WASHINGTON - The U.S. Environmental Protection Agency (EPA) and the U.S. Department of Transportation (DOT) unveiled their joint proposal to set stronger fuel economy standards for model year 2017-2025 passenger cars and light trucks on Nov. 16. The proposed program requires manufacturers to increase their average fuel economy to 54.5 mpg.
There will be an opportunity for the public to comment on the proposal for 60 days after it is published in the Federal Register. Public hearings will take place in January in Detroit, Philadelphia, and San Francisco to allow further public input.
Although the agencies expect this proposal to add about $2,000 to the cost of each vehicle in 2025, they expect consumers to save up to $6,600 in fuel costs for the lifetime of the vehicle, with a net lifetime savings of up to $4,400.
The proposal extends fuel economy standards set for model years 2012-2016, which will raise fuel efficiency equivalent to 35.5 mpg by 2016.
According to the release, auto manufacturers are already heavily invested in developing advanced technologies that can significantly reduce fuel use and greenhouse gas emissions beyond the existing model year 2012-2016 standards. Technologies are available for automakers to meet the new standards, including advanced gasoline engines and transmissions, vehicle weight reduction, lower tire rolling resistance, improvements in aerodynamics, diesel engines, more efficient accessories, and improvements in air conditioning systems. The agencies also expect the standards to spur manufacturers to increasingly explore electric technologies such as start/stop, hybrids, plug-in hybrids, and electric vehicles. The model year 2017-2025 proposal includes a number of incentive programs to encourage early adoption and introduction of "game changing" advanced technologies, such as hybridization for pickup trucks.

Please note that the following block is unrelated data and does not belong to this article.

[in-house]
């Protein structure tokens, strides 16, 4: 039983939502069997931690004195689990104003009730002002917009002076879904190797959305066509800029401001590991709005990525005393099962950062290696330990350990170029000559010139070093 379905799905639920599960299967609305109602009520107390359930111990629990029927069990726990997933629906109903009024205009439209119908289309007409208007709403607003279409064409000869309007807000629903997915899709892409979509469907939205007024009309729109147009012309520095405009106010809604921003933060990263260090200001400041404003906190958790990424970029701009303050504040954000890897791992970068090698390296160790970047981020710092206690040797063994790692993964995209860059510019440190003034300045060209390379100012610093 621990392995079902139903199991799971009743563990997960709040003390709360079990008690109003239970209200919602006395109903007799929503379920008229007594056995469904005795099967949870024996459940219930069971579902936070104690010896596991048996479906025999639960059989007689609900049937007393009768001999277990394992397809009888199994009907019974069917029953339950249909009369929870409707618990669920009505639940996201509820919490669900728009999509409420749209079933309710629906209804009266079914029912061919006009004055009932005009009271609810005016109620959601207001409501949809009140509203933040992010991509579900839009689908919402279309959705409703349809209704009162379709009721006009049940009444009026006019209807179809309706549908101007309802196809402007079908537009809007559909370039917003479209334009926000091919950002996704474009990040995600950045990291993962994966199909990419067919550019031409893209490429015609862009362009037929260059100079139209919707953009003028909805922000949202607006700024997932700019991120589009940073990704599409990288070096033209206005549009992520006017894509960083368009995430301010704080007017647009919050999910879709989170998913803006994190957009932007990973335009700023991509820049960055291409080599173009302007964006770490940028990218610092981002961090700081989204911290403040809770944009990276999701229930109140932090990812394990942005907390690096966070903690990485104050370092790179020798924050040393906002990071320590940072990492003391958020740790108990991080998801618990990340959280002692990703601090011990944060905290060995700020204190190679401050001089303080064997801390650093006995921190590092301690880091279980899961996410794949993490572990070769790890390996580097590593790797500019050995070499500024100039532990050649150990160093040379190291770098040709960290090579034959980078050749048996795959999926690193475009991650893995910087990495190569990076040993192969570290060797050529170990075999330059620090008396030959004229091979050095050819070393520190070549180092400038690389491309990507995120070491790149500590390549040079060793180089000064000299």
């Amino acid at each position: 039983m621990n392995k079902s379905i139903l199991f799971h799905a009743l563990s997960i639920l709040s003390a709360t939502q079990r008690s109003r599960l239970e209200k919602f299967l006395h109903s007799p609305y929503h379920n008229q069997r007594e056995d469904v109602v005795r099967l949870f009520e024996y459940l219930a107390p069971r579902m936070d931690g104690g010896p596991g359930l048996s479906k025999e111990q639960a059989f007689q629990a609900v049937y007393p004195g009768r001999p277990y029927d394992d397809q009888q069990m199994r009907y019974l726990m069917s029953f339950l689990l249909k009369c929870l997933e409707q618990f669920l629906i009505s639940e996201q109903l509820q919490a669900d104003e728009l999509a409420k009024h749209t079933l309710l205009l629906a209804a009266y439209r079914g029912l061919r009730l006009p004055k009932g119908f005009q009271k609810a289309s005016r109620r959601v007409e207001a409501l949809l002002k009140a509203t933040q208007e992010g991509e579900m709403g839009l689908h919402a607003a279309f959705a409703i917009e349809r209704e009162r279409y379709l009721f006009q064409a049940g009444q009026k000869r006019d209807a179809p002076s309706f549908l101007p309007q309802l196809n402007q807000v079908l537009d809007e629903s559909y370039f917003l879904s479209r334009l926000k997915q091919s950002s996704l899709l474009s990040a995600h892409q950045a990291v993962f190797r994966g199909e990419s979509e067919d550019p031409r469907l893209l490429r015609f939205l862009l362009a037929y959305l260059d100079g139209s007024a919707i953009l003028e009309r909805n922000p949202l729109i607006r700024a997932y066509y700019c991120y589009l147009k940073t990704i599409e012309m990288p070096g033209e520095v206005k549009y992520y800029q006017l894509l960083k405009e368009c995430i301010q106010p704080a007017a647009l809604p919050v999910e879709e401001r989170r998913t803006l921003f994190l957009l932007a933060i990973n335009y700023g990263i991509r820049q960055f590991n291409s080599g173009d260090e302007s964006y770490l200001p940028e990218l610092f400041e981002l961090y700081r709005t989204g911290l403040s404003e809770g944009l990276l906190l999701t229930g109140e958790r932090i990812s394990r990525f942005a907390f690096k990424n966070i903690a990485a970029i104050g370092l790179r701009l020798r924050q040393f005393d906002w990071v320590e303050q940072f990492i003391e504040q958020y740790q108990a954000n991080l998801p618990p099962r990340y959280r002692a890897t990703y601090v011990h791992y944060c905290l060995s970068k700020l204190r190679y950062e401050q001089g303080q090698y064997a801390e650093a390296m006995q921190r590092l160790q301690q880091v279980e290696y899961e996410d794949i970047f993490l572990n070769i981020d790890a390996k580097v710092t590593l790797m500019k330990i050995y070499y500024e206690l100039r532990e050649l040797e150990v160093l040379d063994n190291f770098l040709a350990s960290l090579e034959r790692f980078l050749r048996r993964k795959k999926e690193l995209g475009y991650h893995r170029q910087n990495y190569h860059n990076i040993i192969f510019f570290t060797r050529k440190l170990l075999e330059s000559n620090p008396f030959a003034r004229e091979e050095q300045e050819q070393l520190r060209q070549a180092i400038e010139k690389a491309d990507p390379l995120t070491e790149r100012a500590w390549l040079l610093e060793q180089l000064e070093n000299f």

California plans to issue its proposal for model year 2017-2025 vehicle greenhouse gas standards on December 7 and will finalize its standards in January, according to the agencies.
For more detailed information, visit the NHTSA webiste.
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Originally posted on Automotive Fleet
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